May 27 2015 01:44 PM

Satyajit Ray's great series of dramas lead our rundown of movies screening around town

Pather Panchali

Indian filmmaker Satyajit Ray began his career by making one of the great triptychs of all time. The Apu Trilogy, which consists of 1955's Pather Panchali, 1957's Aparajito and 1959's The World of Apu, is a moving portrait of human endurance and growth under the pressure of generational and social divide.

Traversing the life of Apu (Subir Banerjee) from his younger years as a mischievous child to a tumultuous adulthood, Ray's trilogy functions both as an extensive portrait of Indian history and a tender summation of universal themes like dignity, endurance and joy. Ravi Shankar's haunting sitar score provides a consistent musical interlude despite all of the change in Apu's life.

Pather Panchali remains one of the best debut films in cinema history. Its rhythmic style is in tune with the protagonist's inquisitive view of the world, and at odds with the way real world problems constantly thwart economic and familial growth. Ray introduces the important image of the locomotive, which will become the trilogy's central visual motif.

Aparajito picks up when Apu is entering young adulthood, and now the tragedies of life begin to hit home harder. It's a stunning film about the tenuous relationship between a teenager and parent, showing how each reacts to the changing nature of the family dynamic and the consequences/ benefits of their mutual evolution as human beings.

The World of Apu follows Apu as he enters adulthood, experiencing the trials and tribulations of getting married, raising children, and coming to grips with failure. Despite the ups and downs, Ray ends the film with a hopeful reflection about endurance.

Restored prints of The Apu Trilogy will play for one week at the Ken Cinema beginning Friday, May 29. See them and get a glimpse of what compassion looks like.


24 Days: A young Jewish man is kidnapped for ransom in Paris, leaving his parents in a grip of fear as the police try to negotiate with the anti-Semitic perpetrators. Screens through Thursday, June 4, at the Digital Gym Cinema in North Park.

Aloha: Cameron Crowe tries to resuscitate his career with this long-delayed (not a good sign) drama about a military man based in Hawaii trying to rediscover love.

17th Annual San Diego LGBT Film Festival: Presented by FilmOut San Diego, this three-day film festival showcases the best in LGBT content, provides Q&As with filmmakers, and hosts engaging discussions about relevant social issues. Runs Friday, May 29, through Sunday, May 31, at The Observatory in North Park.

San Andreas: "What a disaster." - Dwayne "The Rock" Johnson.

The Apu Trilogy: Pather Panchali (1955), Aparajito (1957) and The World of Apu (1959) make up this stunning cinematic achievement from one of India's greatest filmmakers, Satyajit Ray. Screens through Thursday, June 4, at the Ken Cinema.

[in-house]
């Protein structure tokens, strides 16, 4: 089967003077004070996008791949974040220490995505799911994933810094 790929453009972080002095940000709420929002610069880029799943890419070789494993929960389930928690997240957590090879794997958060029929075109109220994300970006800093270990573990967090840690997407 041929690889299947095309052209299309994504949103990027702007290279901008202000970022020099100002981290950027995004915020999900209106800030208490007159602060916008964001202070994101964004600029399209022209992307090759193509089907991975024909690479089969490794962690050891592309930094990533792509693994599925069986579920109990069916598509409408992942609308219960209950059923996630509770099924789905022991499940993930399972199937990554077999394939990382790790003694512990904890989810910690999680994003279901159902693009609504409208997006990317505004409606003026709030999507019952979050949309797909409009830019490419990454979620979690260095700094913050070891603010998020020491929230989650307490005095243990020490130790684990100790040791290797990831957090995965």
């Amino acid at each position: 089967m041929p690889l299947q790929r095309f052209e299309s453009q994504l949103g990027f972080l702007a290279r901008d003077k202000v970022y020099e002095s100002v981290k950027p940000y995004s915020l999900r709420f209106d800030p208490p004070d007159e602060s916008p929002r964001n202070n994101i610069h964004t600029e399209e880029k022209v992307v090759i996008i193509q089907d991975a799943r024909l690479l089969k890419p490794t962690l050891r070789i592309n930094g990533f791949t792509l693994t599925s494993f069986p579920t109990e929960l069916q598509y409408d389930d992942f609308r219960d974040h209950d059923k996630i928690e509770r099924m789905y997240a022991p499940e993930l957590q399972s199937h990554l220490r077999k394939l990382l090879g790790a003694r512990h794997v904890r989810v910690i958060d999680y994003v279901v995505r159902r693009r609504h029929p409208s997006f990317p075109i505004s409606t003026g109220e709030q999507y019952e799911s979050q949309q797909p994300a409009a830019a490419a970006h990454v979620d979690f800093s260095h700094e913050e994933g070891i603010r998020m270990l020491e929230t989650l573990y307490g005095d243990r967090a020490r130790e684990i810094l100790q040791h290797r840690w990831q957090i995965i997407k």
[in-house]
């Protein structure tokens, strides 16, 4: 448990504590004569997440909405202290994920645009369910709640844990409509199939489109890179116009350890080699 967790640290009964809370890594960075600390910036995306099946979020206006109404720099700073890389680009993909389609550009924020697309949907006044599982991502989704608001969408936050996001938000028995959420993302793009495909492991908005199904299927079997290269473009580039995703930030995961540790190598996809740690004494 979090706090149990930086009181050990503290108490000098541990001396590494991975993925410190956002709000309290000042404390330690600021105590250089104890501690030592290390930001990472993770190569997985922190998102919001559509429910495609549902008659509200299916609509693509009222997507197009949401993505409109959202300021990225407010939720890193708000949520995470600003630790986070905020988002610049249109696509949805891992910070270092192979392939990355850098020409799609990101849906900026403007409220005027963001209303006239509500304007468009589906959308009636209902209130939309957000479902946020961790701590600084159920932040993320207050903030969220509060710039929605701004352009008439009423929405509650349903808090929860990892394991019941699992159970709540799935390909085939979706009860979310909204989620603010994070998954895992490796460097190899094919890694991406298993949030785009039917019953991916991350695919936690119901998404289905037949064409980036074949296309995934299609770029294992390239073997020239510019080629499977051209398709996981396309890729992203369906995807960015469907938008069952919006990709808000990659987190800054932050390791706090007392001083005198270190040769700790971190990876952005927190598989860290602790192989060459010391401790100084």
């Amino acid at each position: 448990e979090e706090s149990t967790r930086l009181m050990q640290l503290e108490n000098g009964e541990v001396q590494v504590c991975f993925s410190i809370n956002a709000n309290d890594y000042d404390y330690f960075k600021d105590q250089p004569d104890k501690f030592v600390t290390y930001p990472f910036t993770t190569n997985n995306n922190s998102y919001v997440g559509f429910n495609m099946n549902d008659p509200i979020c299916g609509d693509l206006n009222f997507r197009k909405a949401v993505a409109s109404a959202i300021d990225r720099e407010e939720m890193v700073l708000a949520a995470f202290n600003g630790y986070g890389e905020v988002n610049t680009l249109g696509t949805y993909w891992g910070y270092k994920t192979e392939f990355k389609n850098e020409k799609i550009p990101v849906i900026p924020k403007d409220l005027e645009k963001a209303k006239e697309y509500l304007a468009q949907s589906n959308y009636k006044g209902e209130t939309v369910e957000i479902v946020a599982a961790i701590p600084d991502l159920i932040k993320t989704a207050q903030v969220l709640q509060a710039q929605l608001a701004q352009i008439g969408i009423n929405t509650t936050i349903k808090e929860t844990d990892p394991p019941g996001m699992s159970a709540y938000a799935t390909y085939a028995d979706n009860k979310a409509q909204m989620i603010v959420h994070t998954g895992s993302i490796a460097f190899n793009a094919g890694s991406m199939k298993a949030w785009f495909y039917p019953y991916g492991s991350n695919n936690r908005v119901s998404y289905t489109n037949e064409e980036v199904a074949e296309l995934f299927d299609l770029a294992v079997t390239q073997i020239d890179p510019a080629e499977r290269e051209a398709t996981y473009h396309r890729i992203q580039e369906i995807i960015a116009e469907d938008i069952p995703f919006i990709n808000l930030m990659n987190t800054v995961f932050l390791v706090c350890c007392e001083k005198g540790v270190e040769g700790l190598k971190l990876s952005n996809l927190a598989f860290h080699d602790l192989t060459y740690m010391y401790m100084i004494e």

The Seven Five: In the drug-riddled landscape of New York City in the 1980s, a group of corrupt cops take advantage of the chaos. This documentary tells their story. Screens through Thursday, June 4, at the Digital Gym Cinema in North Park.

One Time Only

Fading Gigolo: John Turturro stars and directs this romantic comedy about a 50-something who decides to make some side money by becoming a gigolo for older women. Screens at 6 p.m. Wednesday, May 27, at Mission Valley Public Library. 

Sleep Dealer: Alex Rivera's sci-fi film tells the story of a world hindered by an immigration police destined for failure. Screens at 6 p.m. Wednesday, May 27, at The Arthur C. Clarke Center for Human Imagination at UCSD.  

Pray the Devil Back to Hell: This documentary covers a group of women that rise up to bring peace to Liberia and help bring to power the country's first female head of state. Screens at 6:30 p.m. Wednesday, May 27, at the Women's Museum in Liberty Station. 

The Heat: Sandra Bullock and Melissa McCarthy star in this buddy cop movie with a feminist spin. Screens at 8 p.m. Wednesday, May 27, at The Pearl Hotel in Point Loma. 

Can't Stand Losing You: Surviving The Police: Andy Summers' journey from his early days in the psychedelic '60s music scene, when he played with The Animals, to chance encounters with drummer Stewart Copeland and bassist Sting, which led to the formation of the punk trio, The Police. Screens at 7 p.m. Thursday, May 28, at the Reading Town Squares Cinema in Clairemont. 

Suspicion: Joan Fontaine marries Cary Grant (because who wouldn't!) and then realizes he might be trying to kill her. Alfred Hitchcock was one messed up filmmaker. Screens at 8 p.m. Thursday and Friday, May 28 and 29, at Cinema Under the Stars in Mission Hills. 

The Sound of Music: The hills are alive with the sound of child singers melodically fighting against those pesky Nazis. Screens at 8 p.m. Saturday, May 30, and Sunday, May 31, at Cinema Under the Stars in Mission Hills. 

My Week With Marilyn: A young industry professional (Eddie Redmayne) falls in love with the iconic screen star played by Michelle Williams. Screens at 6 p.m. Tuesday, June 2, at the Point Loma / Hervey Branch Library. 

The Spectacular Now: A teenage alcoholic (Miles Teller) romances a fellow student (Shailene Woodley) and then realizes the difficulties of hatching a relationship. Screens at 6:30 p.m. Wednesday, June 3, at the San Diego Public Library in East Village. 

Almost Famous: A young rock journalist gets his first taste of the business in this great dramedy from Cameron Crowe. Screens at 8 p.m. Wednesday, June 3, at The Pearl Hotel in Point Loma.